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U.S. Department of Health and Human Services

Inspections, Compliance, Enforcement, and Criminal Investigations

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Bryant Ranch Prepack Inc. 4/8/10


Department of Health and Human Services logoDepartment of Health and Human Services

Public Health Service
Food and Drug Administration
  Los Angeles District
Pacific Region
19701 Fairchild
Irvine, CA 92612-2506
Telephone: 949-608-2900
FAX: 949-608-4415



April 8, 2010

W/L 13-10


Robert M. Mernick, President
Bryant Ranch Prepack
12623 Shennan Way, Suite A
North Hollywood, CA 91605

Dear Mr. Mernick:

From June 2 to June 11, 2009, the Food and Drug Administration (FDA) conducted an inspection of your facility located at 12623 Sherman Way, Suite A, North Hollywood, CA. The inspection revealed significant deviations from Current Good Manufacturing Practice (CGMP) regulations [Title 21 Code of Federal Regulations (CFR), Parts 210 and 211] in the manufacture of drug products. These CGMP deviations were listed on the Inspectional Observations (FDA483) form issued to you at the close of the inspection. These CGMP deviations cause your drug products to be adulterated within the meaning of section 501(a)(2)(B) [21 U.S.C. § 351(a)(2)(B)] of the Federal Food, Drug, and Cosmetic Act (the Act).

Our inspection revealed that your firm did not have a separated air-handling systems for the manufacture, processing, and packing of (b)(4) from those for other drug products for human use [21 CFR § 211.46(d)]. For example, the receiving, picking, (b)(4), and (b)(4) rooms shared a common air supply duct and air supply blower unit. The (b)(4) and (b)(4) rooms also shared a common air exhaust duct.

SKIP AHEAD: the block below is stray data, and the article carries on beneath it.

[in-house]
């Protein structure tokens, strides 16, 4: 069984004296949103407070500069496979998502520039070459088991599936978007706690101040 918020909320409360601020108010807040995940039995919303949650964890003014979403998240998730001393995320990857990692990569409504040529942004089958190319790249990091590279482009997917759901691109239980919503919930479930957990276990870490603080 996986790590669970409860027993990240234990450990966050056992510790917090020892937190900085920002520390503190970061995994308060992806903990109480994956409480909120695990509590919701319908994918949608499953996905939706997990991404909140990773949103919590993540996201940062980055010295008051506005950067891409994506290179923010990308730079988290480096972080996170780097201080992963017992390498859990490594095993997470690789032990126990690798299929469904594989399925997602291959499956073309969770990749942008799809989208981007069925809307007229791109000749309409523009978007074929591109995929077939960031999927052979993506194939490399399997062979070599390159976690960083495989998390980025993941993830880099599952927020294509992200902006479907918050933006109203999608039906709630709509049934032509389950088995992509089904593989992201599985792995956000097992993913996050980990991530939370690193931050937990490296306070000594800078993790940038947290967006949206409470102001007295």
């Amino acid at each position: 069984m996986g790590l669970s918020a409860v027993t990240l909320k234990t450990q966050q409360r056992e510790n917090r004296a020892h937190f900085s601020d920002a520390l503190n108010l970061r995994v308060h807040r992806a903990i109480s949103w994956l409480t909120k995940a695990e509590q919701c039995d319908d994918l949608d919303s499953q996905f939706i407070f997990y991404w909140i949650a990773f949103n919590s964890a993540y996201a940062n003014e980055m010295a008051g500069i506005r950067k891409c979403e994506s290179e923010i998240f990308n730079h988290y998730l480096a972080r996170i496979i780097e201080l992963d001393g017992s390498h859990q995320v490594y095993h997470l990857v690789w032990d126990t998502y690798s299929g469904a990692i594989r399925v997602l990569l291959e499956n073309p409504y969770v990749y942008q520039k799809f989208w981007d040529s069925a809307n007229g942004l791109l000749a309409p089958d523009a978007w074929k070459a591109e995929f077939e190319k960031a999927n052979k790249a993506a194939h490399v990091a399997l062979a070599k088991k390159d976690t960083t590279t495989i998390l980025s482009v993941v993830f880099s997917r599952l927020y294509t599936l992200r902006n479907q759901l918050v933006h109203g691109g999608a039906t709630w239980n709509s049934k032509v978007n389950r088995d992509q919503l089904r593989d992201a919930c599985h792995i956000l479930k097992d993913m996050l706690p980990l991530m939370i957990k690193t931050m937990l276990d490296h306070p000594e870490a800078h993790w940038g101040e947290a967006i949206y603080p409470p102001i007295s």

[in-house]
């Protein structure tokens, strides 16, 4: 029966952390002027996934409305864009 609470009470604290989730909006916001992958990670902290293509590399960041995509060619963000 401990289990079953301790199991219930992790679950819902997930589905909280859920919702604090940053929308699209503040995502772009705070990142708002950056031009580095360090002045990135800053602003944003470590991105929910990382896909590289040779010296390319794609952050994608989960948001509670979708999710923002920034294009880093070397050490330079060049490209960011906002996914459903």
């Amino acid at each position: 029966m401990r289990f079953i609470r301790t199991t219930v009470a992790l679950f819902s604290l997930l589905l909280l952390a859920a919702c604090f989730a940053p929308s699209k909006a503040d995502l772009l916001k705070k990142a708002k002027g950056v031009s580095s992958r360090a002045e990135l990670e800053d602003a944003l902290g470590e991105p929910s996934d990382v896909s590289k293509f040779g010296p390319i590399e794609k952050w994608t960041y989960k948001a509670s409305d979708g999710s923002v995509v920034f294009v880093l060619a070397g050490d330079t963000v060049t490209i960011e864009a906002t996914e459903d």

We acknowledge your August 10, 2009 response stating that as corrective actions our finn has separated the air handling systems for the repackaging of (b)(4)and (b)(4) products from the rest of the building, and separated the air supply units and air exhaust ducts. In addition, the (b)(4) room and (b)(4) room each now have their own separate air handling systems. However, we continue to have serious concerns about your firm's operations.

I. CGMP Violations

The CGMP deviations observed during the inspection include, but are not limited to, the following:

1. Your firm has not established separate or defined areas or such other control systems for your operations as are necessary to prevent contamination or mix-ups during the course of manufacturing and processing operations [21 CFR § 211.42(c)(5)]. In addition, your operations related to the manufacturing, processing, and packing of (b)(4) are not performed in facilities separate from those used for other drug products for human use [21 CFR § 211.42(d)], and people and materials are permitted to move freely between the (b)(4) and (b)(4) rooms, as well as the main facility.

2. When a reasonable possibility exists that a (b)(4) drug product has been exposed to cross-contamination with (b)(4), Current Good Manufacturing Practice regulations require testing of the (b)(4) drug products for the presence of (b)(4) [21 CFR § 211.176]. Because your firm lacks containment control procedures in the (b)(4) and (b)(4) rooms, there exists the possibility of cross contamination with other drug products. Your firm has not provided assurance through drug testing that (b)(4) drug products have not been exposed to cross-contamination with (b)(4).

3. Your firm does not have a written testing program designed to assess the stability characteristics of drug products in order to determine appropriate storage conditions and expiration dates [21 CFR § 211.166(a)]. For example, your fum lacked a written testing program calling for and failed to conduct stability studies to determine the stability of repackaged liquid drug products.

Although your firm has contacted an outside laboratory to conduct stability studies on repackaged liquids, your August 10, 2009 response does not specifically address any corrective actions that have been, or will be implemented.